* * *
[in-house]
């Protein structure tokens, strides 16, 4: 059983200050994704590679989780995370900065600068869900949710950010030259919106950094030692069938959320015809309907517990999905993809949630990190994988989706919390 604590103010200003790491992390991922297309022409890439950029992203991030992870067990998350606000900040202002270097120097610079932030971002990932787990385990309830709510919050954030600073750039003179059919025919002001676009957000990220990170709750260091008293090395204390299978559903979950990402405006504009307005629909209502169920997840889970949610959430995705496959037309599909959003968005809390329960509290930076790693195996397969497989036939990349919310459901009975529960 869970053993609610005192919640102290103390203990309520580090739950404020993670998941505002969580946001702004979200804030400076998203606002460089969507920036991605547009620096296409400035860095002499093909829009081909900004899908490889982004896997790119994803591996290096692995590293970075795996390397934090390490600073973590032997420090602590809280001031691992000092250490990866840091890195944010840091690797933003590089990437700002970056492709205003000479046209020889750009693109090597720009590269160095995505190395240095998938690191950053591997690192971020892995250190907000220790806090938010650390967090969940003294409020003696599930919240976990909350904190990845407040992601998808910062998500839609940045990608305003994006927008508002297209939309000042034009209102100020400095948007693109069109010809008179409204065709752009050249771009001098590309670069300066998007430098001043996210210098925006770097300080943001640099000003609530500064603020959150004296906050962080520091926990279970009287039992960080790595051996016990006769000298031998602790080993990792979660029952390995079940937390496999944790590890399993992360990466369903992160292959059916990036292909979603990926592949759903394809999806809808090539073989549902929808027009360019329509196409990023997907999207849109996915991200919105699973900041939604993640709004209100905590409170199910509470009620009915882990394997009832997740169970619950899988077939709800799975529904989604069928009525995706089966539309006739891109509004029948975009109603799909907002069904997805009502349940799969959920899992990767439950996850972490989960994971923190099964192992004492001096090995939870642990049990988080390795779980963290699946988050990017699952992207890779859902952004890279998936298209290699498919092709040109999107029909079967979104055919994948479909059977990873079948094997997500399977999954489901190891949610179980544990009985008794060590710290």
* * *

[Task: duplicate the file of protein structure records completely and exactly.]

[in-house]
């Protein structure tokens, strides 16, 4: 059983200050994704590679989780995370900065600068869900949710950010030259919106950094030692069938959320015809309907517990999905993809949630990190994988989706919390 604590103010200003790491992390991922297309022409890439950029992203991030992870067990998350606000900040202002270097120097610079932030971002990932787990385990309830709510919050954030600073750039003179059919025919002001676009957000990220990170709750260091008293090395204390299978559903979950990402405006504009307005629909209502169920997840889970949610959430995705496959037309599909959003968005809390329960509290930076790693195996397969497989036939990349919310459901009975529960 869970053993609610005192919640102290103390203990309520580090739950404020993670998941505002969580946001702004979200804030400076998203606002460089969507920036991605547009620096296409400035860095002499093909829009081909900004899908490889982004896997790119994803591996290096692995590293970075795996390397934090390490600073973590032997420090602590809280001031691992000092250490990866840091890195944010840091690797933003590089990437700002970056492709205003000479046209020889750009693109090597720009590269160095995505190395240095998938690191950053591997690192971020892995250190907000220790806090938010650390967090969940003294409020003696599930919240976990909350904190990845407040992601998808910062998500839609940045990608305003994006927008508002297209939309000042034009209102100020400095948007693109069109010809008179409204065709752009050249771009001098590309670069300066998007430098001043996210210098925006770097300080943001640099000003609530500064603020959150004296906050962080520091926990279970009287039992960080790595051996016990006769000298031998602790080993990792979660029952390995079940937390496999944790590890399993992360990466369903992160292959059916990036292909979603990926592949759903394809999806809808090539073989549902929808027009360019329509196409990023997907999207849109996915991200919105699973900041939604993640709004209100905590409170199910509470009620009915882990394997009832997740169970619950899988077939709800799975529904989604069928009525995706089966539309006739891109509004029948975009109603799909907002069904997805009502349940799969959920899992990767439950996850972490989960994971923190099964192992004492001096090995939870642990049990988080390795779980963290699946988050990017699952992207890779859902952004890279998936298209290699498919092709040109999107029909079967979104055919994948479909059977990873079948094997997500399977999954489901190891949610179980544990009985008794060590710290």